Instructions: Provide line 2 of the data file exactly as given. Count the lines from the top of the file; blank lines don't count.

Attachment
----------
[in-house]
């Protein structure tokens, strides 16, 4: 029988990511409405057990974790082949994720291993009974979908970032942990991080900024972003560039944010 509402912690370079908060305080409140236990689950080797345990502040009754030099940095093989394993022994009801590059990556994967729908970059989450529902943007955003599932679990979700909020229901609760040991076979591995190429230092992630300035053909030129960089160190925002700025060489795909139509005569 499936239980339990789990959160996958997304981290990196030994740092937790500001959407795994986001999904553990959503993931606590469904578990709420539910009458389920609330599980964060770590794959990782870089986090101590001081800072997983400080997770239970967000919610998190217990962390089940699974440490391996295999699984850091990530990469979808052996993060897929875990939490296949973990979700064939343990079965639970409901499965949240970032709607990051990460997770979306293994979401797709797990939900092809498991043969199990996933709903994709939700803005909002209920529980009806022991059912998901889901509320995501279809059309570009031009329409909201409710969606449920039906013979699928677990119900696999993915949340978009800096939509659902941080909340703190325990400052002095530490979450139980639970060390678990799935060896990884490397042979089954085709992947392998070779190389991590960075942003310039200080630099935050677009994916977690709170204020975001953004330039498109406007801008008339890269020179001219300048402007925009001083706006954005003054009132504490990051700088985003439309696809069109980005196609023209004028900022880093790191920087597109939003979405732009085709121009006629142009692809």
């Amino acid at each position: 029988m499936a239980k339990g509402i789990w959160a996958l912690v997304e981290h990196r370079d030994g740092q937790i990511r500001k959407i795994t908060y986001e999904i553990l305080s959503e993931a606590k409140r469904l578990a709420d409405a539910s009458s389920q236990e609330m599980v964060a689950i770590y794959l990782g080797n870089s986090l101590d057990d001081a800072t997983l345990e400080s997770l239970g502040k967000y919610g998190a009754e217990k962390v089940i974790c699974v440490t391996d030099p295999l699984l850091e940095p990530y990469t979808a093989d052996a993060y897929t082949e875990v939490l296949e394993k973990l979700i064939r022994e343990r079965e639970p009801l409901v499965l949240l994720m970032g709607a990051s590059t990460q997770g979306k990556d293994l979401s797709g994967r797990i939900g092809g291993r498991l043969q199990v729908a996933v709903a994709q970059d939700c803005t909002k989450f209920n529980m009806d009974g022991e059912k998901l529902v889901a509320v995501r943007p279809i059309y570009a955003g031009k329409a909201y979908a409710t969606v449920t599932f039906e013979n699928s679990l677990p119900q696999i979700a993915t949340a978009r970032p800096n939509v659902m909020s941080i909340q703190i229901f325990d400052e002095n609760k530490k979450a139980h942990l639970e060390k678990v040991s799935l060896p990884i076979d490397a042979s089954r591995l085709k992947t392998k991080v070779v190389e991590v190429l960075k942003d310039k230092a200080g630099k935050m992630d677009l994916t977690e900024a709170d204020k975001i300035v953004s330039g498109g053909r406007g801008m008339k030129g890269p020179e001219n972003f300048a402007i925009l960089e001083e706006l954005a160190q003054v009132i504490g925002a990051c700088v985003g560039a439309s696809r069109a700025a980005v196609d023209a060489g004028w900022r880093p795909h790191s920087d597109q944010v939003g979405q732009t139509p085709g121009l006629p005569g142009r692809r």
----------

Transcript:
């Protein structure tokens, strides 16, 4: 029988990511409405057990974790082949994720291993009974979908970032942990991080900024972003560039944010 509402912690370079908060305080409140236990689950080797345990502040009754030099940095093989394993022994009801590059990556994967729908970059989450529902943007955003599932679990979700909020229901609760040991076979591995190429230092992630300035053909030129960089160190925002700025060489795909139509005569 499936239980339990789990959160996958997304981290990196030994740092937790500001959407795994986001999904553990959503993931606590469904578990709420539910009458389920609330599980964060770590794959990782870089986090101590001081800072997983400080997770239970967000919610998190217990962390089940699974440490391996295999699984850091990530990469979808052996993060897929875990939490296949973990979700064939343990079965639970409901499965949240970032709607990051990460997770979306293994979401797709797990939900092809498991043969199990996933709903994709939700803005909002209920529980009806022991059912998901889901509320995501279809059309570009031009329409909201409710969606449920039906013979699928677990119900696999993915949340978009800096939509659902941080909340703190325990400052002095530490979450139980639970060390678990799935060896990884490397042979089954085709992947392998070779190389991590960075942003310039200080630099935050677009994916977690709170204020975001953004330039498109406007801008008339890269020179001219300048402007925009001083706006954005003054009132504490990051700088985003439309696809069109980005196609023209004028900022880093790191920087597109939003979405732009085709121009006629142009692809």